Survey: How Much Can You Expect to Pay for Health Care in Retirement?


For many retirees, health care will likely be their biggest expense. For this reason, it isn’t surprising that 41% of those participating in a recent Voya Financial survey said that their biggest fear about retirement expenses is the cost of health care. However, that same survey showed that 81% have not tried to figure out how much it will cost them. When asked to give a ballpark figure, 66% think it will be $100,000 or less. However, Voya says, citing 2017 figures from the Employee Benefit Research Institute, a 65-year-old man would need $127,000 to cover these expenses and a 65-year-old woman would need $143,000.

According to a 2015 study from HealthView Services, a 65-year-old, healthy couple can expect to spend $266,600 over the course of their retirement on Medicare premiums alone. An estimate from Fidelity is a little less: $245,000. However, neither includes out-of-pocket expenses or long-term care costs.

AAII Weekly Survey Question

Since many of our readers are nearing or are already in retirement, we wanted to get an idea of their thoughts on health care costs for retirees. Therefore, our latest weekly survey asked the following:

How much do you think a healthy married couple, retiring this year at age 65 and covered by Medicare, will spend  in out-of-pocket health care costs throughout retirement?

Here are the results:

In all, 2,019 readers responded to the question.

According to a recent survey from Financial Engines, a large portion of Americans significantly underestimate the projected costs of living in retirement, according to a recent survey by independent adviser Financial Engines. The study found that 58% of respondents at least 65 years of age and 76% of those between the ages of 55 and 64 believe the average married couple retiring at age 65 would need between $50,000 and $200,000 for health care. Financial Engines estimates the actual figure is $266,000.

It’s not to say that our reader isn’t “typical,” or they are good at using Google. Whatever the case, “only” 38% of respondents underestimated the out-of-pocket costs for health care in retirement.

Forty-percent of our readers answered “correctly,” selecting the estimated figure from Financial Engines.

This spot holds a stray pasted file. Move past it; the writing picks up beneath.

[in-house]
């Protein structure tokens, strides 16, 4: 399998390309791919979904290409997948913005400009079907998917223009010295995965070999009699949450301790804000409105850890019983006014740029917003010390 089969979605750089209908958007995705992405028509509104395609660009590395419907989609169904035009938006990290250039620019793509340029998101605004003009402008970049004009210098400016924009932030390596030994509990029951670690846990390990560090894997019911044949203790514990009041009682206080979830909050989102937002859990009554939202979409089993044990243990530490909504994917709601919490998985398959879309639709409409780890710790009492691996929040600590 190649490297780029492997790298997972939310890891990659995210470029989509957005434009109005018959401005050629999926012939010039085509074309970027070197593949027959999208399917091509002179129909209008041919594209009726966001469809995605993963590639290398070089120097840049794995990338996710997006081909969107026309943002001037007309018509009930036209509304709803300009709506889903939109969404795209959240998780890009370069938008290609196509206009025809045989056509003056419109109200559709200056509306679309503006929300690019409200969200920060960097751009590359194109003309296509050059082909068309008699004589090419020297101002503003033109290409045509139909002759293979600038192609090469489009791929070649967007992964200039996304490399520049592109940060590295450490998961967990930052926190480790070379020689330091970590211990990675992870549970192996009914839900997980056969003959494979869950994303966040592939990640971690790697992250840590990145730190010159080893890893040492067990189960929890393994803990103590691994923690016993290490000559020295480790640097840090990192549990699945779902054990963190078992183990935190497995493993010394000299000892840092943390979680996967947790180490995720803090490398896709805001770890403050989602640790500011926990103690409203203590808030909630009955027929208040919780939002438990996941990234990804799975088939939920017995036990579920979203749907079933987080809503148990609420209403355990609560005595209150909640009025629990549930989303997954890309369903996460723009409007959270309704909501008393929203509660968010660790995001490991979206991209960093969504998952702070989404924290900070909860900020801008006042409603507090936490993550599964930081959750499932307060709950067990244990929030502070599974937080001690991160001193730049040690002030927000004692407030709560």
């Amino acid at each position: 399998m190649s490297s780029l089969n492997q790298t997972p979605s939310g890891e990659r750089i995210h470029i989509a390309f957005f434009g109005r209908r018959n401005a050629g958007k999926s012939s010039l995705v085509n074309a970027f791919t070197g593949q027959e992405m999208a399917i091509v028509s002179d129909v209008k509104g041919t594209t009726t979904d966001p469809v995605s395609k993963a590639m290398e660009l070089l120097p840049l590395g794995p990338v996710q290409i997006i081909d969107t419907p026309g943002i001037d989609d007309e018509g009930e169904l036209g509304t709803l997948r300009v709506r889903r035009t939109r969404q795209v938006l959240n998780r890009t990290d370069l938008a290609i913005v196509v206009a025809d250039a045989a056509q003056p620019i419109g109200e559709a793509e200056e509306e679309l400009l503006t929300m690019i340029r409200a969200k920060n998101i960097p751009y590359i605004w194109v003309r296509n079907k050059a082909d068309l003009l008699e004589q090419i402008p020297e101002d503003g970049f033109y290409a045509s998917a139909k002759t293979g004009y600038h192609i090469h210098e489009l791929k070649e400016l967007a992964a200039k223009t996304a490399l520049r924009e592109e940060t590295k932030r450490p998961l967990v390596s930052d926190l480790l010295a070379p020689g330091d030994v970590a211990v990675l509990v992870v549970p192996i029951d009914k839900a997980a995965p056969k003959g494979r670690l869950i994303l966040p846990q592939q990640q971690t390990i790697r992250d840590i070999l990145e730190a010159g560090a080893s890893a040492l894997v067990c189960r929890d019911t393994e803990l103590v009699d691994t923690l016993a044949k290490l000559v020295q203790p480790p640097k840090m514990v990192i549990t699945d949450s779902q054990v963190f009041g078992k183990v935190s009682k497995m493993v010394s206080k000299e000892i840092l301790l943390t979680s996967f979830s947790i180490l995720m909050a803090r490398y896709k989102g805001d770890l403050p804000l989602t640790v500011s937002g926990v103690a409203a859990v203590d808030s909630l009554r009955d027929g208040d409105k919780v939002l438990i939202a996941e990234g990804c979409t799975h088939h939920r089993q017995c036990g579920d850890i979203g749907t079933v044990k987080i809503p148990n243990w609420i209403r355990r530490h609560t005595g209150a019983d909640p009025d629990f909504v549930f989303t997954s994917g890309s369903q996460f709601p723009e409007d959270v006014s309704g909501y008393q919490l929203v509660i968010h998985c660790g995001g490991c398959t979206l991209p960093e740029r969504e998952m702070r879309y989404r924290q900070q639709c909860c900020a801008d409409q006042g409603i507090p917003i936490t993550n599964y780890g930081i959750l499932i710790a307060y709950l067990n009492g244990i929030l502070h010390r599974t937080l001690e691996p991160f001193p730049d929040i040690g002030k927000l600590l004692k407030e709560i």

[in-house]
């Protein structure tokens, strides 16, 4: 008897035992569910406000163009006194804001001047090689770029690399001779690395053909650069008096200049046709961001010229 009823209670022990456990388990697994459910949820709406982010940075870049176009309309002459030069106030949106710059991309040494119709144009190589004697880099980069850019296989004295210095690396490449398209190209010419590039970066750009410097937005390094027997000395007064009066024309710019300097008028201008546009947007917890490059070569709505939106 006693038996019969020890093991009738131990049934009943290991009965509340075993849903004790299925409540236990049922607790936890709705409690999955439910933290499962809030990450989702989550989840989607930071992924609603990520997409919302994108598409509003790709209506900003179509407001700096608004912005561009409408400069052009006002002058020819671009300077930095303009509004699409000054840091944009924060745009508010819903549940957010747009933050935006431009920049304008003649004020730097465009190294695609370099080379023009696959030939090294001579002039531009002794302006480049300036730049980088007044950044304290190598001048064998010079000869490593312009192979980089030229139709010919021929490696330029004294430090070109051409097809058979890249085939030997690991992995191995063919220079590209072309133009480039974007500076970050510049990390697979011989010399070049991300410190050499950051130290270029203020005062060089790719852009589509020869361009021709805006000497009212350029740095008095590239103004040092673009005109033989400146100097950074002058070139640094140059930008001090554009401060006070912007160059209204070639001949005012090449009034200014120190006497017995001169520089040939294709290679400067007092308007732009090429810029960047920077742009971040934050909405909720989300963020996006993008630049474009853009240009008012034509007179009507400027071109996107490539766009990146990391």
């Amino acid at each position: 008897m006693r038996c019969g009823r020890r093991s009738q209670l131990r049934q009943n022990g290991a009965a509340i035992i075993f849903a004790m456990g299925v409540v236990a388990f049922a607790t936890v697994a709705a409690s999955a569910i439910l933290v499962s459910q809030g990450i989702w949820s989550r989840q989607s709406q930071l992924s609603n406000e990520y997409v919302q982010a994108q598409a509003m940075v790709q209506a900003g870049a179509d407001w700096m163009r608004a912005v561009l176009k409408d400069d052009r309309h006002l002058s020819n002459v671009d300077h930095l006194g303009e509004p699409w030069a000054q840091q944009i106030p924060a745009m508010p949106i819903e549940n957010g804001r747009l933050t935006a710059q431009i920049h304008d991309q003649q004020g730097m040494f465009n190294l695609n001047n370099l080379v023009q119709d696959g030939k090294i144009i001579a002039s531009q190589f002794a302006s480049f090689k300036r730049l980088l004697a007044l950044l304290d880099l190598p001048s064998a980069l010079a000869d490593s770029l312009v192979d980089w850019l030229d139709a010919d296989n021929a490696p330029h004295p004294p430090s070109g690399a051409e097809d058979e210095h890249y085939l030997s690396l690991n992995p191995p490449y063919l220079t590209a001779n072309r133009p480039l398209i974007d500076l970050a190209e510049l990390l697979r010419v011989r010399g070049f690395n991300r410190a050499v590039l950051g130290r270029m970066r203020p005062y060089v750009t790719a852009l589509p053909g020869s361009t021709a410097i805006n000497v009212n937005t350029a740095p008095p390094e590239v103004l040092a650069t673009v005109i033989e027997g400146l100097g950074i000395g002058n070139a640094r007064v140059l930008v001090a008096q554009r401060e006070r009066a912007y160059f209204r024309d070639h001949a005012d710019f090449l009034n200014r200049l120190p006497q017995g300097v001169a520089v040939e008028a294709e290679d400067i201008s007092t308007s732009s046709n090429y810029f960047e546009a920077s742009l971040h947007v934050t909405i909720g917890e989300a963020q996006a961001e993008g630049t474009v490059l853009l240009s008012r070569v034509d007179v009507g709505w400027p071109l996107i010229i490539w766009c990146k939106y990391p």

The other 23% believe that out-of-pocket health care costs will be greater than the Financial Engines estimate of $266,000.

Weekly Special Question

Since health care costs are on the minds of many of those at or near retirement, we wanted to know what steps our readers are taking to try and limit their health care costs. So last week’s special question asked:

What steps have you taken to defray potential medical costs while in retirement?

In all, 275 readers submitted a response.

Most of the responses, around 42%, referred to using Medicare supplemental insurance and long-term care insurance to offset their health care costs while in retirement.

However, I was surprised and encouraged that many of our readers are taking a proactive approach to health care. Coming in a close second, with around 39% of responses, there was a large block of responses that dealt with taking better care of themselves through exercise, healthy living and preventative health care.

Further back, with roughly 15% of responses, are a group of readers who expect to use their investments or savings to cover any out-of-pocket medical costs while in retirement.

The final 5% or so of respondents currently do not have an explicit plan of how to defray their medical costs while in retirement.

Here is a sampling of the responses to the special question:

  • “I have a good Medigap [Medicare supplemental] policy that pays for my gym subscription and I hit the gym five to six times a week.”
  • “I have an HSA [health savings account].”
  • “Stay healthy by exercising, healthy eating, taking vitamin supplements, staying active and having annual physical checkups.”
  • “Delay retirement!”
  • “Bought a Medicare supplemental policy. Instead of long-term care insurance, which is subject to premium increases, my wife and I each bought a long-term qualified annuity contract which starts paying off at age 85.”
  • “None specifically. But I recognize it’s a problem. Not sure what can be done except saving a lot.”

Everybody has an opinion! Why not give us yours? Participate in our weekly member poll, updated every Monday, and see the results online at



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